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Okowa: #EndSARS opened new chapter in history… it showed Nigerians were suffering in silence

Okowa: #EndSARS opened new chapter in history… it showed Nigerians were suffering in silence
July 09
21:42 2021

Ifeanyi Okowa, governor of Delta, says the #EndSARS protests across the country in 2020, opened a new chapter for Nigeria.

In October 2020, citizens took to the streets to demonstrate against police brutality, especially involving officers of the now disbanded special anti-robbery squad (SARS).

Speaking on Friday, when he received the report of the state’s judicial panel of inquiry into complaints of police brutality, Okowa said the 2020 demonstrations made it obvious that many Nigerians were suffering in silence.

He said the state will consider the recommendations of the panel, and do what is necessary to ensure justice for victims.

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“We are all very much aware of the impact of #EndSARS in our country. It opened a new chapter in the history of our country, where it became very obvious that many citizens across the nation were suffering silently,” he said.

“Many of them were in real pains, rising from loss of loved ones or loved ones that have been maimed by the police.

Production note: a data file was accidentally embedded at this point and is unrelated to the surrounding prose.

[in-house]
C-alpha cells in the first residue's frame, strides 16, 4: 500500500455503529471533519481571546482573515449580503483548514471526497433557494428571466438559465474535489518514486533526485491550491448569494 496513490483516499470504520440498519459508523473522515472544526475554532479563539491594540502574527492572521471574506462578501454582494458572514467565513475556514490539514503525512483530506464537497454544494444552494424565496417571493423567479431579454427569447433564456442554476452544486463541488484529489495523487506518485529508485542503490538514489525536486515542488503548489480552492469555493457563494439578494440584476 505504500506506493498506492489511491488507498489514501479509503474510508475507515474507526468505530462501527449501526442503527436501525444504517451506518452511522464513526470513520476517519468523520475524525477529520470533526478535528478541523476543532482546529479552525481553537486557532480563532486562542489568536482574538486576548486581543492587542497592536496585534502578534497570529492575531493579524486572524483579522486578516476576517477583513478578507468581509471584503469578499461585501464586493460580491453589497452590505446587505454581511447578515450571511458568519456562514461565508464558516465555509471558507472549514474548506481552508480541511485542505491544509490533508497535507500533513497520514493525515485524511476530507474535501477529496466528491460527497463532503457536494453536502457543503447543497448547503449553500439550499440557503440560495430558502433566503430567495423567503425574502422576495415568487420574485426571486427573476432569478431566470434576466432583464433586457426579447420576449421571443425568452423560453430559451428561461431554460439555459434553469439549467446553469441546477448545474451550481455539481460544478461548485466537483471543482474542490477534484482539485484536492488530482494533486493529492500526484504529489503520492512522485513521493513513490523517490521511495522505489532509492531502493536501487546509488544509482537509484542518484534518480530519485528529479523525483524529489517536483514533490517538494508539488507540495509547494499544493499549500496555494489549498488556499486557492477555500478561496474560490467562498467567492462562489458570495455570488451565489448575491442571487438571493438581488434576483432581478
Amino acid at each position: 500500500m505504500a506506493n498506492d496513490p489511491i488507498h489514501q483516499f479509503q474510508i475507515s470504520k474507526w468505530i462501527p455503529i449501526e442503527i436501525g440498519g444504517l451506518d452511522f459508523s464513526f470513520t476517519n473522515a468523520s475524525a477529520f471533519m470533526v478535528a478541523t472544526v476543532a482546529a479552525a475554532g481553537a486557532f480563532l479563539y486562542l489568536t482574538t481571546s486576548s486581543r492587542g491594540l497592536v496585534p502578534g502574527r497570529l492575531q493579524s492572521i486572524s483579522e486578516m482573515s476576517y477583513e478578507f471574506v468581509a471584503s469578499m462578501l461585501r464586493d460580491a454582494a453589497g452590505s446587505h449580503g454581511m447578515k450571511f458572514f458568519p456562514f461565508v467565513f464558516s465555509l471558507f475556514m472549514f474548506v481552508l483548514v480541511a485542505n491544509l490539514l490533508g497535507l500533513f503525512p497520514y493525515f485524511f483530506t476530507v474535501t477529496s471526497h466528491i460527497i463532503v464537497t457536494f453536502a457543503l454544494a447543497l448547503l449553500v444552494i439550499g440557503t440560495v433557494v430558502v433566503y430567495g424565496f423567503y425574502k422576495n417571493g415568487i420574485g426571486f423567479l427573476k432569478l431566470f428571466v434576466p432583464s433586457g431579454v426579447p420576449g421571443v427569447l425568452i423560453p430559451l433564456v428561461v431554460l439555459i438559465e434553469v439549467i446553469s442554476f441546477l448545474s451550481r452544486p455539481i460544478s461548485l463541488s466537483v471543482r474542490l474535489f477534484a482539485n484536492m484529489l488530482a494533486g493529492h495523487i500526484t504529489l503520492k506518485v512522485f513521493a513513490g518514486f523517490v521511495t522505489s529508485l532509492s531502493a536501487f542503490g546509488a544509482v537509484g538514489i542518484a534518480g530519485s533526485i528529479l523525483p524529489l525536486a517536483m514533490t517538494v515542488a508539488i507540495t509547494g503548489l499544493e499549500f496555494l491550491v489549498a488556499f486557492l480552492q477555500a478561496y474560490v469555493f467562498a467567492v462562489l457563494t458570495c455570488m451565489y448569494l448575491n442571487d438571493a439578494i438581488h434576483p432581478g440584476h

“I want to reassure you that the recommendations made will be looked into very urgently by the state executive council and that justice will be done to the best that we can as human beings.

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“We cannot bring the dead to life and no amount of money can buy a soul. However, we will do the best we can to sympathise with the families and victims.

“The fact that we have accepted that something went wrong can help the families heal, and we need to lend a helping hand to them. I do pray that we continue as a people to stay very civil.

“Human lives can only be created by God. So, as much as possible, it is necessary to give respect to that life which we cannot create.

”I was waiting to see the report and know the extent to which our people have really suffered in the hands of security agencies before setting up the human rights complaints team.

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“Whatever is being done is not to scrap the police, because we believe that many of them are doing their jobs. In fact, we have to find ways to strengthen and encourage them.”

According to NAN, Okowa said while it was true that many police officers carry out their duties under difficult conditions, such should not be an excuse for harassment.

“Therefore, we advise the security agents who tend to give a bad name to the police and other agencies to desist from doing that. I believe that when the police work with the civil class, it will help them in information gathering,” he said.

“So, we look forward to a good working relationship of the government and the police in order to provide better policing of our nation without having to go the path that will make our people distrust us.”

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Celestina Ogisi, retired justice and chairman of the panel, who presented the report, said 86 petitions were received, out of which “49 were heard on merit while 37 were struck out for various reasons”.

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